The code word according to a preferred embodiment of the invention is comprised of ten bits. However, it will be appreciated that more or less bits may also fulfill the objects of the present invention, according to the needs of the particular user.
As mentioned previously, and as shown in
Referring now to
The ink used for the apparatus is preferably UV as mentioned previously. Furthermore, advantageous characteristics of the ink include fast drying, so that less ink is required, and the ink must be adapted to be readable on wood.
In another preferred embodiment of the invention, the apparatus of the present invention comprises two print heads.
The second print head is useful to mark square boards, i.e. boards that have tendency to rotate 90 degrees, in which situation the printed mark stays on the side and cannot be detected by the code reader. The second print head is preferably mounted at a 90 degrees angle from the first print head, that is oriented to print the code on another lateral surface of the board. This embodiment is better shown in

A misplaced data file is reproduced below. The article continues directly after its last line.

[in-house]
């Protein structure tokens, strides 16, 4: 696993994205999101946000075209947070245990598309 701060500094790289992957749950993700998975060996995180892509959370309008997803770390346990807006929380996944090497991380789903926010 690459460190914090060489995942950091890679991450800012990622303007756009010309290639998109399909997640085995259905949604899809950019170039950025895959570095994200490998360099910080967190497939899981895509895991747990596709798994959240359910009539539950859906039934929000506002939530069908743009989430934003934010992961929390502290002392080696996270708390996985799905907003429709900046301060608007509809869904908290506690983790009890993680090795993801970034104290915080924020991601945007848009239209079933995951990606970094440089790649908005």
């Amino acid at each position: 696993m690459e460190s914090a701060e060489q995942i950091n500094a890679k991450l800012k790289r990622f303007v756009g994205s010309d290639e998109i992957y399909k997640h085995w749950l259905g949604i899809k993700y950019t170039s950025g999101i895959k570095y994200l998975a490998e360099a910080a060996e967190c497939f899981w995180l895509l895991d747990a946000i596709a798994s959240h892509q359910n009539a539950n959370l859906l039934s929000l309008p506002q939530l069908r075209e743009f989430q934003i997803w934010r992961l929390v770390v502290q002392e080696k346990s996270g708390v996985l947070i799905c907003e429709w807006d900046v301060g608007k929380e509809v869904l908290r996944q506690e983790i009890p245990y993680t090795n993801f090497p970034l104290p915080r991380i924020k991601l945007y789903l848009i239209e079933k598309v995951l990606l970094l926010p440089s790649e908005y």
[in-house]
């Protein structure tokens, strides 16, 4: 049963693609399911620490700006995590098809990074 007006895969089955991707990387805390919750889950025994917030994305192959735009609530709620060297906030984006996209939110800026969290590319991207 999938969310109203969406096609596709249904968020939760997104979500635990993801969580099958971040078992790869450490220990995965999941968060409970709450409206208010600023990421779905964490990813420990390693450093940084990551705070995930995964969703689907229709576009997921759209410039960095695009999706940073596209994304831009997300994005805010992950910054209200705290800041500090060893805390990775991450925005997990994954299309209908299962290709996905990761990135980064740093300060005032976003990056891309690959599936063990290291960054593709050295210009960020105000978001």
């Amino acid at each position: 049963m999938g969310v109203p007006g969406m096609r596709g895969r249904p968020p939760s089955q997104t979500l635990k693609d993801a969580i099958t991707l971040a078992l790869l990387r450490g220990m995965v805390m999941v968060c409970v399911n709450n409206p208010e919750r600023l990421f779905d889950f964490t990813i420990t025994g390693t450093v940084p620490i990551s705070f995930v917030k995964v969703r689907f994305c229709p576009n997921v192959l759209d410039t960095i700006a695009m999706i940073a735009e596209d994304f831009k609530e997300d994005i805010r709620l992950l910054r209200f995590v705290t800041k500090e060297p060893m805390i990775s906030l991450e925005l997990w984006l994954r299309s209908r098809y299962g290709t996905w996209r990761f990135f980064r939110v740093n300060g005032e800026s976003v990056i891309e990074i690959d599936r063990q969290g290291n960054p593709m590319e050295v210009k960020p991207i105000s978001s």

Although the present invention has been explained hereinabove by way of a preferred embodiment thereof, it should be pointed out that any modifications to this preferred embodiment within the scope of the appended claims is not deemed to alter or change the nature and scope of the present invention.
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|U.S. Classification||347/40, 347/12|
|International Classification||B41J2/145, B41J3/01, B41J3/28, B41J3/407|
|Cooperative Classification||B41J3/407, B41J3/01, B41J3/28|
|European Classification||B41J3/407, B41J3/28, B41J3/01|
|May 14, 2004||AS||Assignment|
Owner name: AUTOLOG INC., CANADA
Free format text: ASSIGNMENT OF ASSIGNORS INTEREST;ASSIGNOR:LESSARD, ROBERT;REEL/FRAME:015329/0632
Effective date: 20040406
|Jan 17, 2011||FPAY||Fee payment|
Year of fee payment: 4
|May 15, 2015||REMI||Maintenance fee reminder mailed|
|Oct 2, 2015||LAPS||Lapse for failure to pay maintenance fees|
|Nov 24, 2015||FP||Expired due to failure to pay maintenance fee|
Effective date: 20151002